(PG-13 for some violence, sensuality): Now for a totally, noncommittal slushy romance, we have what could serve as an updated version of "The Way We Were," with only the catch line, "Love means never having to say you're sorry," reversed, with everyone saying he/she is sorry at the drop of one misgiving after another in this bathos inducing flick about love overcoming all obstacles.
It's screenwriter James Linden's more-or-less faithful adaptation of one of Nicolas Sparks's gushy soap opera novels, gussied up by Lasse Hallsrom's use of slick polish over depth (what else could he do with the material, one wonders, but like using dusting powder to conceal the need for a bath, it's not enough).
A chance encounter brings together a South Carolina beach resident (Amanda Seyfried) and a bullish Marine (Channing Tatum) on an R&R visit with his autistic dad. Tough stoic meets innocent sweetie; attraction turns to REAL love, REAL disappointments, REAL making-up, REAL tragedies, all culminating in what REAL LIFE is all about during wartime. It's real, folks - the odd-couple coupling, the gooey obstacles, the easily conquered problems with brief apologies - all done with what must be an unscripted dialog. Improv at its most heinously insipid. Who could ever dare put on scripted page - each line punctuated with loooooooong pauses & questioning eyes - "What've you been doing?" "Oh, I've been busy." "Oh. OK. All right." "Yeah." Add to this, real originality, like comments in the letters between them: "I miss you so much it hurts." "My life without you has no meaning." In nearly two hours covering an episodic time space of seven years, you're still unconvinced.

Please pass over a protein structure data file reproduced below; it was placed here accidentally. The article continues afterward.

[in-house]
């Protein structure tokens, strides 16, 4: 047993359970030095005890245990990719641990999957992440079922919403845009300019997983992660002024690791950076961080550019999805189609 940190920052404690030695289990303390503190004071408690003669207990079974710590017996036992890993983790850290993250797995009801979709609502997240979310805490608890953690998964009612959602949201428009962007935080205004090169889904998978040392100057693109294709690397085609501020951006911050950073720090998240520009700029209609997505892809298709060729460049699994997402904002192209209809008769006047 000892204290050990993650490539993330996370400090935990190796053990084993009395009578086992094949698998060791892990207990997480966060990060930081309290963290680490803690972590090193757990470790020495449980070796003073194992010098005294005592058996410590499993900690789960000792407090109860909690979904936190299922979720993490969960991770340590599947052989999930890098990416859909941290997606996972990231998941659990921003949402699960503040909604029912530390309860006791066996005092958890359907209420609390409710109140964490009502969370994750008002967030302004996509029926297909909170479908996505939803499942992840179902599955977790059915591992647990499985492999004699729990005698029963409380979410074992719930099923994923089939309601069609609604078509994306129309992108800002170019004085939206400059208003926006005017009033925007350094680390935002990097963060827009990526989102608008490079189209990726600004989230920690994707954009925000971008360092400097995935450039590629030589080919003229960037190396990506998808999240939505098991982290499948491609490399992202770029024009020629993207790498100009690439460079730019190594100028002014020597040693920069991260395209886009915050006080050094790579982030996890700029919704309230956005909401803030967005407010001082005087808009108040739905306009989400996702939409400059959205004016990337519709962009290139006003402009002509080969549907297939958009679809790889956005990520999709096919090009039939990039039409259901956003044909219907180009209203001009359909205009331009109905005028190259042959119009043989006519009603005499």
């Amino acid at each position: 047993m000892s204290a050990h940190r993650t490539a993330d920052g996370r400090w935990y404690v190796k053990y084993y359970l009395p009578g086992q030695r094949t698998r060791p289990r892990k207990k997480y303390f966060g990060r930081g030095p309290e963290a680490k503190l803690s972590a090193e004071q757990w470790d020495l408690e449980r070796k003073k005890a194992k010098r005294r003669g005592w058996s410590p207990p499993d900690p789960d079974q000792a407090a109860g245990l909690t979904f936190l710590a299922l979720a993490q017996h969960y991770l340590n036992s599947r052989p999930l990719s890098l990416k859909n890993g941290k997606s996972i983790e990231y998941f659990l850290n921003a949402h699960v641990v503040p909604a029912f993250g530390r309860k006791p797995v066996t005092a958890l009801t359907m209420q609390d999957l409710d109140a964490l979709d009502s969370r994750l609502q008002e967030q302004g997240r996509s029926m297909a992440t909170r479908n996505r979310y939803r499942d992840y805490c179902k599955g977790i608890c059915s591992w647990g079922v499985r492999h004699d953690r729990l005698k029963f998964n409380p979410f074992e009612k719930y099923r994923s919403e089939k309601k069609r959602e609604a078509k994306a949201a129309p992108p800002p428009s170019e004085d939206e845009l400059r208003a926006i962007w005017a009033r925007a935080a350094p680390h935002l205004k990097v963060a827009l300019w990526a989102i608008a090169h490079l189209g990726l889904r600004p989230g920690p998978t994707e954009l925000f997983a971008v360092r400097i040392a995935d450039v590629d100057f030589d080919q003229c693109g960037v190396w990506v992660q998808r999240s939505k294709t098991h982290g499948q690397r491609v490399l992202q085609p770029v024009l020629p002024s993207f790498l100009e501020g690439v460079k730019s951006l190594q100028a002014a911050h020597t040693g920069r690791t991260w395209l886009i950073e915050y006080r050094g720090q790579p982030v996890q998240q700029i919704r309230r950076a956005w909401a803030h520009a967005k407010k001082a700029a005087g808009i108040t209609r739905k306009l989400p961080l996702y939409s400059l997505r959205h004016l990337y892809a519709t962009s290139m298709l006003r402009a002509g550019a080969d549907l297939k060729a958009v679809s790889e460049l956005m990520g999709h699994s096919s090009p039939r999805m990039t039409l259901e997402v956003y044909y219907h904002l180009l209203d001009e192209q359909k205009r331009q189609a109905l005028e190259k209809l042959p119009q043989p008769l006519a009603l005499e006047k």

Of course, the line "I love you" is popularized throughout the drippy material - delivered time & again with all the sincerity of any penny novel character. That, and references to a full moon which connects them regardless of distances. Terry Stacey's camera close-ups, all eyes & expressive emotions, never falter in carrying through the REAL romance enacted by REAL people caught up in REAL vicissitudes of wartime life. Oh, brother! (Grade: D+)